The incidence of depression among seniors is quite high.
There are symptoms we all associate with ageing. Everyone expects grey hair, a few extra wrinkles and less physical ability. However, there are certain symptoms demonstrated by the elderly which can be taken for granted. Excessive complaints of physical pain, slow deliberate movement, slackened speech, a will to isolate one’s self from others, or even direct expressions of guilt and sadness are all potential indicators of much more than just age.
Older adults are among the most likely to suffer severe depression – second only to young adults. It is so common a condition among seniors that many people confuse these symptoms as being natural to ageing. But in order to reduce the condition’s impact on you or your family members’ wellbeing, it’s important to know how to identify these symptoms.
What causes depression in older adults?
It may surprise some that the incidence of depression is so high among seniors, an age group in which people often retire and free themselves of financial responsibility. But there are many circumstances which can cause depression to become so common among seniors. Symptoms of grief are healthy and natural after a tragedy, but those who do not eventually come to terms may be depressed.
Medical conditions and medications used to treat certain conditions can produce depression either directly or as a psychological consequence. Cancer and diabetes are terminal conditions which contribute to depression rates considerably, along with strokes, heart disease, various forms of dementia and physical disabilities.
For others, financial difficulties and a need for continued employment through the years of retirement can cause depression. In fact, seniors are poised to be the quickest growing demographic in our workforce within the next four decades. But the physical and mental exertion required of a full-time job can become unmanageable for some once they age.
Others who need work to support themselves, but are unable to find employment due to their age can suffer depression as anyone would; individuals dealing with unemployment grapple with depression much like those mourning the loss of a friend or handling a divorce. No matter the reason, remember that any major life-changing event can have significant consequences on our mental wellbeing, and adjusting to life as a retiree is no different.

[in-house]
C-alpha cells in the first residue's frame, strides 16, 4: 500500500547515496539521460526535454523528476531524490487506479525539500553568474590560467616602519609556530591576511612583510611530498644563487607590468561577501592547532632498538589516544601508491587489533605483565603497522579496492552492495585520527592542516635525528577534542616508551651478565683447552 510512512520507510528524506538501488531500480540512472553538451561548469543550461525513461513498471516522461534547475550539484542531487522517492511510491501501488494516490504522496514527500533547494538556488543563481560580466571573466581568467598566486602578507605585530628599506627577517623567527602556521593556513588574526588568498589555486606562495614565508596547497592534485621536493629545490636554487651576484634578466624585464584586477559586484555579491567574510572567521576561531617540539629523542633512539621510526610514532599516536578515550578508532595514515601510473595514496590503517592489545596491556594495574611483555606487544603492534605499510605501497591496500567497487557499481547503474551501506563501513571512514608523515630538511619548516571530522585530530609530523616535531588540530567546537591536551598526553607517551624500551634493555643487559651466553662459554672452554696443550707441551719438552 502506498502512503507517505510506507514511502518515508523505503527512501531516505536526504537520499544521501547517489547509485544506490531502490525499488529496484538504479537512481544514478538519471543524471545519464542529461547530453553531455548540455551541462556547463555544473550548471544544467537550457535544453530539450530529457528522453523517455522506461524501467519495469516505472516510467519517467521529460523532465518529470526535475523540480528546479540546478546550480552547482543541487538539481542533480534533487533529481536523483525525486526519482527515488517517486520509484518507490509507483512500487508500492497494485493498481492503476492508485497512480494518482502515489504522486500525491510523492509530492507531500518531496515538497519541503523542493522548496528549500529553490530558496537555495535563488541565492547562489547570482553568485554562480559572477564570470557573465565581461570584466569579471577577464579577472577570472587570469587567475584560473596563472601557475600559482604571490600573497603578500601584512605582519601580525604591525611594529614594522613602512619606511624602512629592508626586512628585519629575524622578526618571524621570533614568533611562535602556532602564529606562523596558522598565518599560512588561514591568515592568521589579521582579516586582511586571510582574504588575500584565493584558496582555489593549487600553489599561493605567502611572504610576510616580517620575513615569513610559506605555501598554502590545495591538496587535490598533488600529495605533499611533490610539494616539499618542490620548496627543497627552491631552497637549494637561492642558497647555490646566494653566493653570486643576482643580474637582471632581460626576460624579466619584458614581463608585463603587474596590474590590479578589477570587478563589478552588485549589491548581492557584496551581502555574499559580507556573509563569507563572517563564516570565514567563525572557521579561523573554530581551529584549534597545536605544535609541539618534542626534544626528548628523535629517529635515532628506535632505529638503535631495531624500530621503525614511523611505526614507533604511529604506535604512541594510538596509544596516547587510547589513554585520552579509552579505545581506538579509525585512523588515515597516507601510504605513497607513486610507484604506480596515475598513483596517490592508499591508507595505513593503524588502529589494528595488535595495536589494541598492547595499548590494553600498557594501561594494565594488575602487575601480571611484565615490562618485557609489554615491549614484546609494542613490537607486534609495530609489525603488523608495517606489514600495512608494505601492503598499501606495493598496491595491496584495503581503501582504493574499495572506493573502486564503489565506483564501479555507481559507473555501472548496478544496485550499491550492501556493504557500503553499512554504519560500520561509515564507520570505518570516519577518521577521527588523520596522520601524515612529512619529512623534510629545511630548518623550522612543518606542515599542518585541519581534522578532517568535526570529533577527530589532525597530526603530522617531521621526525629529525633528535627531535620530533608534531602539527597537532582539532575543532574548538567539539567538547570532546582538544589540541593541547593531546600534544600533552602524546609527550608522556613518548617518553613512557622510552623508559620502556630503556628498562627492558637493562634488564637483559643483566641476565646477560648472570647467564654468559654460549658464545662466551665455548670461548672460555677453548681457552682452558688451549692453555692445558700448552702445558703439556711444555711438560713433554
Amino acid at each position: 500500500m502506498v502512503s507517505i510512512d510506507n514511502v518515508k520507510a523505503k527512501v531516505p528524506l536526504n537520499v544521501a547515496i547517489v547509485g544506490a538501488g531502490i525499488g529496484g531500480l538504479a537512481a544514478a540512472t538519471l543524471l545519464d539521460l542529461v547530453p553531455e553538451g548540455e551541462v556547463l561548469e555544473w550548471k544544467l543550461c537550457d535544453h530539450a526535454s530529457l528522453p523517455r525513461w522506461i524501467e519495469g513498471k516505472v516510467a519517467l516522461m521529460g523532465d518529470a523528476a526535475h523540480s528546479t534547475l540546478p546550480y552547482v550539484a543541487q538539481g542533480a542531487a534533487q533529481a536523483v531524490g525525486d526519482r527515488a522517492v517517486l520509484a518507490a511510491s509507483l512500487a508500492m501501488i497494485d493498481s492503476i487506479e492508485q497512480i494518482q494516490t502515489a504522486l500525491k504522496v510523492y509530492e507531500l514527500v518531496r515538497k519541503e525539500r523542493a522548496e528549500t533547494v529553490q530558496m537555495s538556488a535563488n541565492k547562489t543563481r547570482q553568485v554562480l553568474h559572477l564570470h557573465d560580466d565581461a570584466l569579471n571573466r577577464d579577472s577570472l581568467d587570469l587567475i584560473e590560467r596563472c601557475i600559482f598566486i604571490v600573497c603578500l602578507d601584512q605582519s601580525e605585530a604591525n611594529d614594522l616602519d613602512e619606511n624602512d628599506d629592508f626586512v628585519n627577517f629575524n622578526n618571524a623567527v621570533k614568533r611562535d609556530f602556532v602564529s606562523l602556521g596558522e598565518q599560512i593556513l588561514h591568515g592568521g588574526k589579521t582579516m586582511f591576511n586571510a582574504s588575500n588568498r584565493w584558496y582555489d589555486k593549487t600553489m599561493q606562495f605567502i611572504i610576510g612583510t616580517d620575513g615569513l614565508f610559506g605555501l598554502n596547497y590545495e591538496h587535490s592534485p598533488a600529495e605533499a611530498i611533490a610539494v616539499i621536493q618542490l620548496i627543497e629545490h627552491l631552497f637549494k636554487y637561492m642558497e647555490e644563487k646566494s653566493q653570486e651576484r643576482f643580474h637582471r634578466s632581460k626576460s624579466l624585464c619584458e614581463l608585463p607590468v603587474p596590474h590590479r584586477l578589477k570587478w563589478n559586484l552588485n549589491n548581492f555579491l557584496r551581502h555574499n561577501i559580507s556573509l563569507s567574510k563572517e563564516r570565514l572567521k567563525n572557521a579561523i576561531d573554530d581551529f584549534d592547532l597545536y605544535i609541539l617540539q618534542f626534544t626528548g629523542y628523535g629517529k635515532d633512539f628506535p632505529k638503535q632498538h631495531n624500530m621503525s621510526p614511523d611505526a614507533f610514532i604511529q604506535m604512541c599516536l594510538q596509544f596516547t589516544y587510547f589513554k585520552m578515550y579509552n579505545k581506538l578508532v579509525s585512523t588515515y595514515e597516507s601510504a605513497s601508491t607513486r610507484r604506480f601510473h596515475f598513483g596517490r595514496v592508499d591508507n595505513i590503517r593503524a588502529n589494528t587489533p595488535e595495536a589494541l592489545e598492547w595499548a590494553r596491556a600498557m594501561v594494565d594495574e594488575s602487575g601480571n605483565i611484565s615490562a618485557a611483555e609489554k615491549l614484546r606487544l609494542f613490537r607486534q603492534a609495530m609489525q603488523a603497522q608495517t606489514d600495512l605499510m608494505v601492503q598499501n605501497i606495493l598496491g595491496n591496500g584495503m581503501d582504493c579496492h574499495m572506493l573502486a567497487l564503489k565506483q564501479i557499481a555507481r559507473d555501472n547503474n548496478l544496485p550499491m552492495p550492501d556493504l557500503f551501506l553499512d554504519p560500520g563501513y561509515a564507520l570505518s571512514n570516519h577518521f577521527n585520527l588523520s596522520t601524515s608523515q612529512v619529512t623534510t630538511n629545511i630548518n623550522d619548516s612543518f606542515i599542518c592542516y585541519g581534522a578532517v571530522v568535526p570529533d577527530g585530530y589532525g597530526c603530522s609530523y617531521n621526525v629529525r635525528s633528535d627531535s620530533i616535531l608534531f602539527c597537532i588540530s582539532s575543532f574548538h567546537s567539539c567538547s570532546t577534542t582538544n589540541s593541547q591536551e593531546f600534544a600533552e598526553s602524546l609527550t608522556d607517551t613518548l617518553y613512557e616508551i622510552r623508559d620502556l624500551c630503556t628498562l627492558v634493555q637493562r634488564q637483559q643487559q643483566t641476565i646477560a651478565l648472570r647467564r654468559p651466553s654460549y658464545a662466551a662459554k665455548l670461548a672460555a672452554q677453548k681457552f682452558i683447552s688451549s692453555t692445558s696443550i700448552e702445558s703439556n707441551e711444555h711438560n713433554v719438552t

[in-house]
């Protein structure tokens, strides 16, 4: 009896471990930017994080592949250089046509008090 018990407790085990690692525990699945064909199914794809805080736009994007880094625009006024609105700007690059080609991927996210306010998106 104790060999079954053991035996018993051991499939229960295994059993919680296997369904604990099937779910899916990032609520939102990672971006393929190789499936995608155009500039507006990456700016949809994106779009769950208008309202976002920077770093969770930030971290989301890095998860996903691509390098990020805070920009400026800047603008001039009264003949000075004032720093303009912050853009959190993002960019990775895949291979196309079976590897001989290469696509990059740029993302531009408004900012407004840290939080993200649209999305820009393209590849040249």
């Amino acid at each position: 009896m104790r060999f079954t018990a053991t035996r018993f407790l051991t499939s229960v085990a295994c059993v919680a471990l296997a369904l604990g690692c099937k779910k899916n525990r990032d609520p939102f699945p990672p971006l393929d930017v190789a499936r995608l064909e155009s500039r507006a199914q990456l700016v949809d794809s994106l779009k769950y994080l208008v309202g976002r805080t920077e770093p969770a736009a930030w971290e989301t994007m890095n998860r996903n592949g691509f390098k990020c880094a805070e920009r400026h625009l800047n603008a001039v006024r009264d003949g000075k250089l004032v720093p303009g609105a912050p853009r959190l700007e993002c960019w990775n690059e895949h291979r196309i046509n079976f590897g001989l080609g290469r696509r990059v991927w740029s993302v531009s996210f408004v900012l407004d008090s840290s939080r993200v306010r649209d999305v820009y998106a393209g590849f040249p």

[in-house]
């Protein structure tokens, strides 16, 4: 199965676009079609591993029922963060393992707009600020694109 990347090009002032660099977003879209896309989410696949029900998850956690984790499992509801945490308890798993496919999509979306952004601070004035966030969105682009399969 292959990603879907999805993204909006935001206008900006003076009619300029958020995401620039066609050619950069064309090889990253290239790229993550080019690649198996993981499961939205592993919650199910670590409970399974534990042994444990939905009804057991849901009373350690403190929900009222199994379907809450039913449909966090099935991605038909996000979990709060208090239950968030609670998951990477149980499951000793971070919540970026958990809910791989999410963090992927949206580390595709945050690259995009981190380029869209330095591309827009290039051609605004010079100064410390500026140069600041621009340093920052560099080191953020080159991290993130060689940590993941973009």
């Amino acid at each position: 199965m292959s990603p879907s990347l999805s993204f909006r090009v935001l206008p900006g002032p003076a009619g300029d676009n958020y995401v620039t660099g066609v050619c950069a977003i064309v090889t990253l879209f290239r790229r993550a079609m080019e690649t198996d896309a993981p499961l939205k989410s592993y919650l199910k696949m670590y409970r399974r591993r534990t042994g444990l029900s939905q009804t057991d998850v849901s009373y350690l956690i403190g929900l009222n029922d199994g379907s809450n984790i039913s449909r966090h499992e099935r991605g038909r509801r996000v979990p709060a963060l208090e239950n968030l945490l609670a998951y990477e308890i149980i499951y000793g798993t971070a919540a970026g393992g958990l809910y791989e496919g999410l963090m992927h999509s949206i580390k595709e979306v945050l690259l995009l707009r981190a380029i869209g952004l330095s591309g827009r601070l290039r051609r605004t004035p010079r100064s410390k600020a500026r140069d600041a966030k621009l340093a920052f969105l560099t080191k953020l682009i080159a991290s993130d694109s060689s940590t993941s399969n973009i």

How can I help depressed seniors?
As with anyone suffering depression, it’s key to recognise that it is a treatable condition and those afflicted should seek counselling and medical aid as prescribed. More importantly, elders and caregivers should consider that the conditions in which seniors live can contribute to depression. Often, elders choose to isolate themselves and appear lost in thought. While a desire for some privacy is perfectly healthy, it can lead to loneliness and depression if isolation is constant.
To combat depression due to isolation and loneliness, older adults should try to stay involved in community or church-related events when available and try to become an active member of a household in daily routines and chores. Retirement communities can be an excellent living solution for elderly individuals who aren’t involved with others in their area. Any environment which gives the elderly meaningful routines is a preferable living arrangement than others.
Another good way to diagnose depression in yourself or others who might be suffering, is by being an active and responsive listener. A non-judgemental ear to the concerns and anxieties of elders can help them tremendously. If you or an elderly loved one have feelings of low self-worth, guilt, or even ideas of suicide, take their words very seriously and provide as much help as you are capable. Most importantly, know when professional assistance is necessary.
For further information about depression, visit beyondblue.org.au.
About the author:
Morgan Darrow, who currently writes with Suncorp Superannuation, is a lifelong advocate for awareness of the special needs of seniors. After spending several years volunteering in a retirement home within her own community, she began a now decade-long career in real estate. She dabbles in writing and enjoys spending time with her fiancé.
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